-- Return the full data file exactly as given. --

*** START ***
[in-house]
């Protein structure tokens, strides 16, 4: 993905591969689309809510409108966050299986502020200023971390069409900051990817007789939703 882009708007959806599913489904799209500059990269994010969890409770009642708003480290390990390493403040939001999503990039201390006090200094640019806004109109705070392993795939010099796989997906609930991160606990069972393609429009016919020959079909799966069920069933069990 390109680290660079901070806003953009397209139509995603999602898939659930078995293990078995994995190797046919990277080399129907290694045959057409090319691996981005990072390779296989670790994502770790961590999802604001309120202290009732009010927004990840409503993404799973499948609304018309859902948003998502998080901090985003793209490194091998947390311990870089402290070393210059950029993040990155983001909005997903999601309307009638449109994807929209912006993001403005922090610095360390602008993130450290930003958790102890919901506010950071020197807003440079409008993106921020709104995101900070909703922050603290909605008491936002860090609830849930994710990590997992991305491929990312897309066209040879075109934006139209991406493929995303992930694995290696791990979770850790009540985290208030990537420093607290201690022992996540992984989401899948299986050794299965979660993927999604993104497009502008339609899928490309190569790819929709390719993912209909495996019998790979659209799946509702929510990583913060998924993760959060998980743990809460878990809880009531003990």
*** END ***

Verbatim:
[in-house]
């Protein structure tokens, strides 16, 4: 993905591969689309809510409108966050299986502020200023971390069409900051990817007789939703 882009708007959806599913489904799209500059990269994010969890409770009642708003480290390990390493403040939001999503990039201390006090200094640019806004109109705070392993795939010099796989997906609930991160606990069972393609429009016919020959079909799966069920069933069990 390109680290660079901070806003953009397209139509995603999602898939659930078995293990078995994995190797046919990277080399129907290694045959057409090319691996981005990072390779296989670790994502770790961590999802604001309120202290009732009010927004990840409503993404799973499948609304018309859902948003998502998080901090985003793209490194091998947390311990870089402290070393210059950029993040990155983001909005997903999601309307009638449109994807929209912006993001403005922090610095360390602008993130450290930003958790102890919901506010950071020197807003440079409008993106921020709104995101900070909703922050603290909605008491936002860090609830849930994710990590997992991305491929990312897309066209040879075109934006139209991406493929995303992930694995290696791990979770850790009540985290208030990537420093607290201690022992996540992984989401899948299986050794299965979660993927999604993104497009502008339609899928490309190569790819929709390719993912209909495996019998790979659209799946509702929510990583913060998924993760959060998980743990809460878990809880009531003990």